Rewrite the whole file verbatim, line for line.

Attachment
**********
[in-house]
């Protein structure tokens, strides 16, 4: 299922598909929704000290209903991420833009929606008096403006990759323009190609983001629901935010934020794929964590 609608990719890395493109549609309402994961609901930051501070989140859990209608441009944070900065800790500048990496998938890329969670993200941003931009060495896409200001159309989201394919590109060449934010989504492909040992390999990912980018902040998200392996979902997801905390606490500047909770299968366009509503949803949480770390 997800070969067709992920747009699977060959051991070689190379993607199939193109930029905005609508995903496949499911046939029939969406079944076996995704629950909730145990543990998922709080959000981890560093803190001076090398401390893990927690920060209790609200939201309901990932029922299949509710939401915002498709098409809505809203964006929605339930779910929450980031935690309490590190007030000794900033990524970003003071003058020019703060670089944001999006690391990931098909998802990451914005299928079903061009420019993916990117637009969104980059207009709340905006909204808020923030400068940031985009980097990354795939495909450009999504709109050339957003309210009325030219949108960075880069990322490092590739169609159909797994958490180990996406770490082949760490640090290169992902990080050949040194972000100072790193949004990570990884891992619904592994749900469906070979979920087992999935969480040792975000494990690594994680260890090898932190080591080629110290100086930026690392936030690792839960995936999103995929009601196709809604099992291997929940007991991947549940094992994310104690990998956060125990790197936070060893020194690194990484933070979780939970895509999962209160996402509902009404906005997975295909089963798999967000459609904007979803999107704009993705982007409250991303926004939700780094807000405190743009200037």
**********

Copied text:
[in-house]
């Protein structure tokens, strides 16, 4: 299922598909929704000290209903991420833009929606008096403006990759323009190609983001629901935010934020794929964590 609608990719890395493109549609309402994961609901930051501070989140859990209608441009944070900065800790500048990496998938890329969670993200941003931009060495896409200001159309989201394919590109060449934010989504492909040992390999990912980018902040998200392996979902997801905390606490500047909770299968366009509503949803949480770390 997800070969067709992920747009699977060959051991070689190379993607199939193109930029905005609508995903496949499911046939029939969406079944076996995704629950909730145990543990998922709080959000981890560093803190001076090398401390893990927690920060209790609200939201309901990932029922299949509710939401915002498709098409809505809203964006929605339930779910929450980031935690309490590190007030000794900033990524970003003071003058020019703060670089944001999006690391990931098909998802990451914005299928079903061009420019993916990117637009969104980059207009709340905006909204808020923030400068940031985009980097990354795939495909450009999504709109050339957003309210009325030219949108960075880069990322490092590739169609159909797994958490180990996406770490082949760490640090290169992902990080050949040194972000100072790193949004990570990884891992619904592994749900469906070979979920087992999935969480040792975000494990690594994680260890090898932190080591080629110290100086930026690392936030690792839960995936999103995929009601196709809604099992291997929940007991991947549940094992994310104690990998956060125990790197936070060893020194690194990484933070979780939970895509999962209160996402509902009404906005997975295909089963798999967000459609904007979803999107704009993705982007409250991303926004939700780094807000405190743009200037």